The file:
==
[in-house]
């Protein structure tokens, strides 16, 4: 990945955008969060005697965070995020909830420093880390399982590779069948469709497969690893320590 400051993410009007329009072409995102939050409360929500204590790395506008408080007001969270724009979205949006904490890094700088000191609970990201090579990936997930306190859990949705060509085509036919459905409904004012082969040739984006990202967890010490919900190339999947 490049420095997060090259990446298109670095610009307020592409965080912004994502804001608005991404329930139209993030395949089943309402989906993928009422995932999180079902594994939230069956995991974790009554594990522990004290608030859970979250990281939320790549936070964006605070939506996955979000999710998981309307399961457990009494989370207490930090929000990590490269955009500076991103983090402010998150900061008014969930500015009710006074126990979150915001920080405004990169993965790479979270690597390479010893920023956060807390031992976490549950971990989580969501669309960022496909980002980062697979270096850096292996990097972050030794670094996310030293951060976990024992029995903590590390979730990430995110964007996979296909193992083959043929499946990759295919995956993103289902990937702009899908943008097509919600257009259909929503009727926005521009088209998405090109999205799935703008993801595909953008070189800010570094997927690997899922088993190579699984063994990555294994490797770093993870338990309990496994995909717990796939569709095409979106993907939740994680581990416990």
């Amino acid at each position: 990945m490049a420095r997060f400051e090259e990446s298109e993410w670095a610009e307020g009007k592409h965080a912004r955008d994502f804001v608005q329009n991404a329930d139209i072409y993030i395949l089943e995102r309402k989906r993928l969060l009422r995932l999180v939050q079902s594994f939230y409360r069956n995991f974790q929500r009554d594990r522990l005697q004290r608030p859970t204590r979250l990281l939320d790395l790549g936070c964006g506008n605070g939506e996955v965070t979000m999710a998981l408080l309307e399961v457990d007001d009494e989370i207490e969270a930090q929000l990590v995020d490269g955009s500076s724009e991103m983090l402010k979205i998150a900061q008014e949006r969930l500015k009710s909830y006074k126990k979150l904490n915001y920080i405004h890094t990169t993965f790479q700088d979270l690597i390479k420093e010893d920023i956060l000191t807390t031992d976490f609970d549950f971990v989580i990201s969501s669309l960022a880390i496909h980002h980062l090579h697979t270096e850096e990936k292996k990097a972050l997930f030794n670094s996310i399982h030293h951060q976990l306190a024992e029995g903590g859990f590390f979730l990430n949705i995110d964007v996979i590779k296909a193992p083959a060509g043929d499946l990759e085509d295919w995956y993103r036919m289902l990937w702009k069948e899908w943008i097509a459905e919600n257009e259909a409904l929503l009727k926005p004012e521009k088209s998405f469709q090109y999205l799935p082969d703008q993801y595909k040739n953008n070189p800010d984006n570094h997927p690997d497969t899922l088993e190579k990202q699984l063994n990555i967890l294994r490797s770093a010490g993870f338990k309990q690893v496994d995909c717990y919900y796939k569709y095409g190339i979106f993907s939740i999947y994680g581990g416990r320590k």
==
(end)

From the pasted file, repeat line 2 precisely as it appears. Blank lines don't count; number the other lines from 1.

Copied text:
């Protein structure tokens, strides 16, 4: 990945955008969060005697965070995020909830420093880390399982590779069948469709497969690893320590 400051993410009007329009072409995102939050409360929500204590790395506008408080007001969270724009979205949006904490890094700088000191609970990201090579990936997930306190859990949705060509085509036919459905409904004012082969040739984006990202967890010490919900190339999947 490049420095997060090259990446298109670095610009307020592409965080912004994502804001608005991404329930139209993030395949089943309402989906993928009422995932999180079902594994939230069956995991974790009554594990522990004290608030859970979250990281939320790549936070964006605070939506996955979000999710998981309307399961457990009494989370207490930090929000990590490269955009500076991103983090402010998150900061008014969930500015009710006074126990979150915001920080405004990169993965790479979270690597390479010893920023956060807390031992976490549950971990989580969501669309960022496909980002980062697979270096850096292996990097972050030794670094996310030293951060976990024992029995903590590390979730990430995110964007996979296909193992083959043929499946990759295919995956993103289902990937702009899908943008097509919600257009259909929503009727926005521009088209998405090109999205799935703008993801595909953008070189800010570094997927690997899922088993190579699984063994990555294994490797770093993870338990309990496994995909717990796939569709095409979106993907939740994680581990416990």